"It's not that I find fishing so important, it's just that I find all other endeavors of Man equally unimportant... And not nearly as much fun!" Robert Traver, Anatomy of a Fisherman
Wbranch
Wbranch's profile picture
York & Starlight PA

Posts: 2635
Wbranch on Feb 16, 2012February 16th, 2012, 10:40 am EST
Well I guess I should check things out before I mispeak!! I did some investigation and it appears that Alaska does in fact not only have a cold water fisheries stocking program but it is absolutely humongous. Literally millions and millions of trout, grayling, and other cold water species are being stocked annually. It appears though from the many pages of lists that all of the stocking is conducted in still waters. I did not see one moving body of water listed.

If anyone should care to read through this report (over 150 pages) here is the link.

http://www.adfg.alaska.gov/Static/fishing/pdfs/hatcheries/12region3.pdf

Gldstrmsam - I apologize for my comment but stand by my comment that you can kill all the stocked hatchery trout that the law allows just leave the wild/native/feral trout in the rivers and streams.
Catskill fly fisher for fifty-five years.
FisherOfMen
FisherOfMen's profile picture
NY

Posts: 115
FisherOfMen on Feb 16, 2012February 16th, 2012, 12:22 pm EST
Kinda off-topic, but...


How do you guys feel about fishing right after a stocking? When the DEC stocks Little River with the Browns, it creates a big excitement and everyone fishes them out in a few days. I know that's overkill, but what would you say to some C&R after a stocking? Not sporting, or a good practical (for beginners) experience?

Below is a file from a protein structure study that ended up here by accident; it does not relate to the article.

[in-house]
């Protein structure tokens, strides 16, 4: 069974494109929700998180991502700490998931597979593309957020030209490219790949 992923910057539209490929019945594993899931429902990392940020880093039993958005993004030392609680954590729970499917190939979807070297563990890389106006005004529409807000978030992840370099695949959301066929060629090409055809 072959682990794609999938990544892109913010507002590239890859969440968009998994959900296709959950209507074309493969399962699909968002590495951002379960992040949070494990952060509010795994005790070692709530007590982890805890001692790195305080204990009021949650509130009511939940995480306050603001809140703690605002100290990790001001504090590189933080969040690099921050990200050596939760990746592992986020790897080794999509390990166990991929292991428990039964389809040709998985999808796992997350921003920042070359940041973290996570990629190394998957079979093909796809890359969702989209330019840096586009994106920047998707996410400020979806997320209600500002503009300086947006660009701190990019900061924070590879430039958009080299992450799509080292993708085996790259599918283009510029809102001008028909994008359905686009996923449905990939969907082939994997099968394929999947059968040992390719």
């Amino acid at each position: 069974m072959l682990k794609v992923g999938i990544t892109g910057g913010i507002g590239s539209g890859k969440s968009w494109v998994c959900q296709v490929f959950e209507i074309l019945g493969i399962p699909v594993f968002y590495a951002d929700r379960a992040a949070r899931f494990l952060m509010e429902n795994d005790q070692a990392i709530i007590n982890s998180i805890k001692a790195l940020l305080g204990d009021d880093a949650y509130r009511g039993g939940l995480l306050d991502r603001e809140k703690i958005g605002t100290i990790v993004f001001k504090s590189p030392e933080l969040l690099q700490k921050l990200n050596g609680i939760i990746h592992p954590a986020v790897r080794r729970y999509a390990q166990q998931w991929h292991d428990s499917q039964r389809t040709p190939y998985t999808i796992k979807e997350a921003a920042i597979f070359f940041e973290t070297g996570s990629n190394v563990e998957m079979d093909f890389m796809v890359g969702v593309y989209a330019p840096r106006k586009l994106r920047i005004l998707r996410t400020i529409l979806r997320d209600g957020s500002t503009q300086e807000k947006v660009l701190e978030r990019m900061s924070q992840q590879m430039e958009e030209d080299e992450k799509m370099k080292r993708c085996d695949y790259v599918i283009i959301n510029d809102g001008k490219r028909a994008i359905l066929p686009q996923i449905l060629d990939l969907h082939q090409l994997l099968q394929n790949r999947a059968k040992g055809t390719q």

"Nothing makes a fish bigger than almost being caught." -Author Unknown

All that is necessary for the triumph of evil is that good men do nothing. -Edmund Burke
Wbranch
Wbranch's profile picture
York & Starlight PA

Posts: 2635
Wbranch on Feb 16, 2012February 16th, 2012, 3:08 pm EST
Nick,

If you want to C&R your fish that had just been stocked thart is entirely up to you. If you want to kill a few to eat that is cool too. But if you do release some you might just catch them again or one of your friends might get the chance to enjoy it too.

The stocking philosophy of many states is to provide the easiest method for the average meat fisherman to limit out, be happy, and continue to buy those fishing licenses so they can continue to mass produce genetically screwed up hatchery trout. But, hey that is okay! You can partake in that truck chasing mentality or you can refrain from it. I know in PA the Fish Commission posts on a web site, months in advance, when streams will be stocked. Not only what day but often what time of day and what sections will be stocked. As soon as the fish are dumped people are allowed to surround them, throw Power Bait at them and put them on a stringer or in the old Artic Creel.

I used to live in NJ and there stocking plan is a little more civilized. People still know what river is going to be stocked on what day but truck following is useless as the body of water that is stocked is closed to all fishing until 5:00 pm of that day. That at least gives the fish a chance to spread out a little and if they are put in at 8:00 am they get a nine hour reprieve before they have to survive the gauntlet of hardware and bait being thrown at them.

Catskill fly fisher for fifty-five years.
GldstrmSam
GldstrmSam's profile picture
Fairbanks, Alaska

Posts: 212
GldstrmSam on Feb 16, 2012February 16th, 2012, 3:56 pm EST
Gldstrmsam - I apologize for my comment...


That's Okay. I'm not holding any grudges.


http://www.adfg.alaska.gov/Static/fishing/pdfs/hatcheries/12region3.pdf

I'm glad you found that website. I was going to dig it up for you.
There is no greater fan of fly fishing than the worm. ~Patrick F. McManus
Wbranch
Wbranch's profile picture
York & Starlight PA

Posts: 2635
Wbranch on Feb 16, 2012February 16th, 2012, 4:03 pm EST
"I'm glad you found that website. I was going to dig it up for you."

Yea, me too, if you'd of sent it to me first I'd need a whole bunch of help to extricate my foot from my mouth!
Catskill fly fisher for fifty-five years.

Quick Reply

Related Discussions

Topic
Replies
Last Reply
18
Aug 7, 2012
by Jmd123
Troutnut.com is copyright © 2004-2024 (email Jason). privacy policy